to the same parts of the scene in the two images then the matching is correct. Compute the precision

as the percentage of correct matching pairs of the 10 best matches. Show the four precision results

for the four types of interest points in a table as:

Interest Points Harris-affine Hessian-affine SURF MSER

Precision

TABLE I

PRECISION IN [%] OF 10 BEST MATCHING INTEREST POINTS EXTRACTED FROM THE TWO IMAGES.

1 / 36) (20pts) In addition to the required six (bonus eight) figures and the table, your report should also

include a detailed description of the code you used:

• If you used an open-source code, then clearly state the source, authors, and files.

• If you implemented your own code, then submit a printout of your well-commented code.

In your report, all figures and tables must have captions. Each missing caption will be penalized with 5 points.

Fig. 1. An example of how to show an image pair, and their best matching points.

Suggested open-source code:

• http://www.robots.ox.ac.uk/˜vgg/software/,

• http://www.robots.ox.ac.uk/˜vgg/research/caltech/phog.html,

• http://www.vision.ee.ethz.ch/˜surf/index.html,

• http://www.vlfeat.org/overview/tut.html

• http://www.vlfeat.org/˜vedaldi/code/sift.html

 

HOMEWORK 2

This homework is about shape retrieval. Given a query shape and a dataset of other shapes, our goal is to rank K shapes from the dataset that are most similar to the query. This can be formulated as follows. A shape can be represented by a descriptor. Then finding K most similar shapes amounts to finding K descriptors with smallest distance to the query descriptor. This assignment raises interesting questions how to define the shape of an object and its descriptor, such that we can make a distinction between very similar objects (apples and device9), and at the same time correctly retrieve all instances of the query’s

class when that class has large intra-class variances. For this assignment, you will use a subset of the popular MPEG-7 silhouette database: http://web.engr.oregonstate.edu/˜sinisa/courses/OSU/CS556/HW/HW2/mpeg.zip The MPEG dataset is illustrated in the figure below. A subset of MPEG-7 CE Shape-1 Part-B shape classes. There are six shape classes, and 20 instances of each class. Each file corresponds to one instance of the shape class. In particular, each file contains Cartesian coordinates of points along the perimeter of the shape. The files are in the MATLAB ”mat” format, named as Class%d Sample%d.mat. Each file can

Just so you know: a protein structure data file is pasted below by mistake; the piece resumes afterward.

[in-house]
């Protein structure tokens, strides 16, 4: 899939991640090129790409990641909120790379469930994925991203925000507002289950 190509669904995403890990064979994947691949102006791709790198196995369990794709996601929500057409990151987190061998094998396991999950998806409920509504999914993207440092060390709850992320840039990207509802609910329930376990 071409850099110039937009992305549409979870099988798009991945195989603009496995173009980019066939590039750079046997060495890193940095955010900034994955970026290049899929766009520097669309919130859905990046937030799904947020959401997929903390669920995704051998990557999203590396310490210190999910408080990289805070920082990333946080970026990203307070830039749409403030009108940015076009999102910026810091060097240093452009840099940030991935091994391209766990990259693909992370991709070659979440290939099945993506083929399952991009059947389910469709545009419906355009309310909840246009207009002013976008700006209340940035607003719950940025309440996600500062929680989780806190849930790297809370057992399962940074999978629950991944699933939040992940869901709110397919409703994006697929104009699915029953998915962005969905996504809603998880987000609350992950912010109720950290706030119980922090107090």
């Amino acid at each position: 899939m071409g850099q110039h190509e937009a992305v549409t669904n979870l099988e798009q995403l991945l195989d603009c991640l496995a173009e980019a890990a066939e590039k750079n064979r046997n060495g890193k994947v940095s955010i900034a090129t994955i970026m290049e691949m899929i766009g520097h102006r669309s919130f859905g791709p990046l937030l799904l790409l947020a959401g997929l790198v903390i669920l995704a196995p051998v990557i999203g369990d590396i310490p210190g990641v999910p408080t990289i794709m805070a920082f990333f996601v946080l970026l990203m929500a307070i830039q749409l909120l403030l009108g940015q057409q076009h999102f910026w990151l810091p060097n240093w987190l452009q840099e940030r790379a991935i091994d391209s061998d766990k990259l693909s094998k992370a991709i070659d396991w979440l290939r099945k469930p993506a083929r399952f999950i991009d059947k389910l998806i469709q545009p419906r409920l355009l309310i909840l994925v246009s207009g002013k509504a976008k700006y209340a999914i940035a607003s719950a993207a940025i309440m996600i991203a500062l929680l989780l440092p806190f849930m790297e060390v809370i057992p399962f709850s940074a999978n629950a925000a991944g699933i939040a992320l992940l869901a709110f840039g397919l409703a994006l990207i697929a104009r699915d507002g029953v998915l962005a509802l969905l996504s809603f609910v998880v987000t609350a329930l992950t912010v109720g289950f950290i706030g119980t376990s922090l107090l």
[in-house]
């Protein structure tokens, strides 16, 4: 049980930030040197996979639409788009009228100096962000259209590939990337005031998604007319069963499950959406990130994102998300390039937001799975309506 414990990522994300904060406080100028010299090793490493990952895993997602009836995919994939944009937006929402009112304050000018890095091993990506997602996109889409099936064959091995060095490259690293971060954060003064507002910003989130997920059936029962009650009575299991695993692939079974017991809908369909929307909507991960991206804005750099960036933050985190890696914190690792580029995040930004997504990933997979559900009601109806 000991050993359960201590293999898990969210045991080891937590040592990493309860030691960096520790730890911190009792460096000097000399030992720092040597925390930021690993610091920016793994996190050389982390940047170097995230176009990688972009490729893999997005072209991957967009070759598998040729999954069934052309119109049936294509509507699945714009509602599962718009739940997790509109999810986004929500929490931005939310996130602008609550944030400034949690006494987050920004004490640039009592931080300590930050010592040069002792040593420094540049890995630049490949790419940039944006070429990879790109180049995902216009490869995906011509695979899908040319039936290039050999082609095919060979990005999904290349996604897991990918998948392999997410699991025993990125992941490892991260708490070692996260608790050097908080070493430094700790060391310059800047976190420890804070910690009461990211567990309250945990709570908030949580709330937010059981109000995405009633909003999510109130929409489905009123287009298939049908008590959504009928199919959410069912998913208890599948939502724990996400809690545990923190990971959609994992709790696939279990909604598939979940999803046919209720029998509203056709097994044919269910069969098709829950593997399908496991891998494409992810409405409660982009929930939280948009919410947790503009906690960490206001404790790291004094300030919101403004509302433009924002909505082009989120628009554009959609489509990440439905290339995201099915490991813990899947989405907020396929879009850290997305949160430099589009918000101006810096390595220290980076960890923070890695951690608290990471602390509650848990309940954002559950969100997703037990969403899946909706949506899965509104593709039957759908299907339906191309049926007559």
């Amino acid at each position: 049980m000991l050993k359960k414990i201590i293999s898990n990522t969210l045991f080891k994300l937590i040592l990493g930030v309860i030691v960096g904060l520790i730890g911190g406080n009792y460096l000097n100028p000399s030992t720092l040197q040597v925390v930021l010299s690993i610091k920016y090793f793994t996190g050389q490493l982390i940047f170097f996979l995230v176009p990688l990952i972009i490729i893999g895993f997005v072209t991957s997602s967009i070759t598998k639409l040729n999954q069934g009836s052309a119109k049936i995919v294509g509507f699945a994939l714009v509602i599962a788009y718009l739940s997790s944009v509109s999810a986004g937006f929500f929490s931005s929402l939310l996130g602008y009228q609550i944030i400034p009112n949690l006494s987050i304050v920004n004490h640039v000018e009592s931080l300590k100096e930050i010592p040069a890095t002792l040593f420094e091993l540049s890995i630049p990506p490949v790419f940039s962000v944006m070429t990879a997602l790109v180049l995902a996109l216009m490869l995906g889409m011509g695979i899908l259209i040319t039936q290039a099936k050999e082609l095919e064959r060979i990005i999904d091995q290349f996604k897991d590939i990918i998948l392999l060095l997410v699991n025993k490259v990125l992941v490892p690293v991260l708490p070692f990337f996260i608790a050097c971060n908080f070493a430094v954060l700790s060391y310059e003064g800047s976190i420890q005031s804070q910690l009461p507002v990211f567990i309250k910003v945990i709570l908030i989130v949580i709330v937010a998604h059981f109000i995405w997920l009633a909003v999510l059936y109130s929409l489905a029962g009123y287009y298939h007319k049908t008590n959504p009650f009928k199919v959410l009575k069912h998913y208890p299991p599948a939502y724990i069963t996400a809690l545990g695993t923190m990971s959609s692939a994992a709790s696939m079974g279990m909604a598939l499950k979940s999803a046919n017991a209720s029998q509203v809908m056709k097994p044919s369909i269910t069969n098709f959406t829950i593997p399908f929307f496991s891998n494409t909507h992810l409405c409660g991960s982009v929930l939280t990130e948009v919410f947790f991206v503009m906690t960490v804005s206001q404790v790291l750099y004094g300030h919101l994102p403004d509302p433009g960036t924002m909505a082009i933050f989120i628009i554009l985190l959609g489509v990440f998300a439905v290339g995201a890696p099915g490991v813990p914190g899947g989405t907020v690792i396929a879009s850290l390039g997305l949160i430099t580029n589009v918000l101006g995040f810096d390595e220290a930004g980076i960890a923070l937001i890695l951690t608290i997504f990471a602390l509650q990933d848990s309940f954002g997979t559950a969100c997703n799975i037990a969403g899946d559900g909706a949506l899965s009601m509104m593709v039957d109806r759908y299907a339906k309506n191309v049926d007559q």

be loaded into MATLAB workspace with load command. This will create a variable x in MATLAB workspace of size N × 2, where N is the number of points along the shape. The MPEG shapes can be easily visualized by executing plot(x(:,1),x(:,2)). Assignment 1) Perform 100 runs of the following experiment: 1.1) Randomly select one query shape from the MPEG dataset, without repeating the query from a previous run. 1.2) Automatically retrieve K shapes from the rest of the MPEG dataset that are most similar to the current query, where K = 1, 2, 4, 6, 8, 10. For estimating similarity: 1.2.1) Compute the shape-context descriptors of the shapes, and their Euclidean and χ 2 distances, 1.2.2) Compute the beam-angle descriptors of the shapes, and their Euclidean and χ 2 distances. 1.3) Visually inspect the correctness of your result, and compute the retrieval error as a percentage of wrong shapes, which do not belong to the same object class as the query, out of K retrieved shapes. 2) Average your error over 100 runs. 1 / 23) Plot how your average shape retrieval error changes as a function of K = 1, 2, 4, 6, 8, 10 for: 3.1) (15pts) Shape-context descriptors, and Euclidean distance 3.2) (15pts) Shape-context descriptors, and χ 2 distance

3.3) (15pts) Beam-angle descriptors, and Euclidean distance

3.4) (15pts) Beam-angle descriptors, and χ

2

distance

4) (5pts) Show in Figure 1a, one example query and your retrieval results for: K = 10, shape-context

descriptors, and χ

2

distance

5) (5pts) Show in Figure 1b, the same example query as in Figure 1a, and your retrieval results for:

K = 10, beam-angle descriptors, and χ

2

distance

6) (5pts) Show in Figure 2a, another example query (different from that in Figure 1a) and your retrieval

results for: K = 10, shape-context descriptors, and χ

2

distance

7) (5pts) Show in Figure 2b, the same example query as in Figure 2a, and your retrieval results for:

K = 10, beam-angle descriptors, and χ

2

distance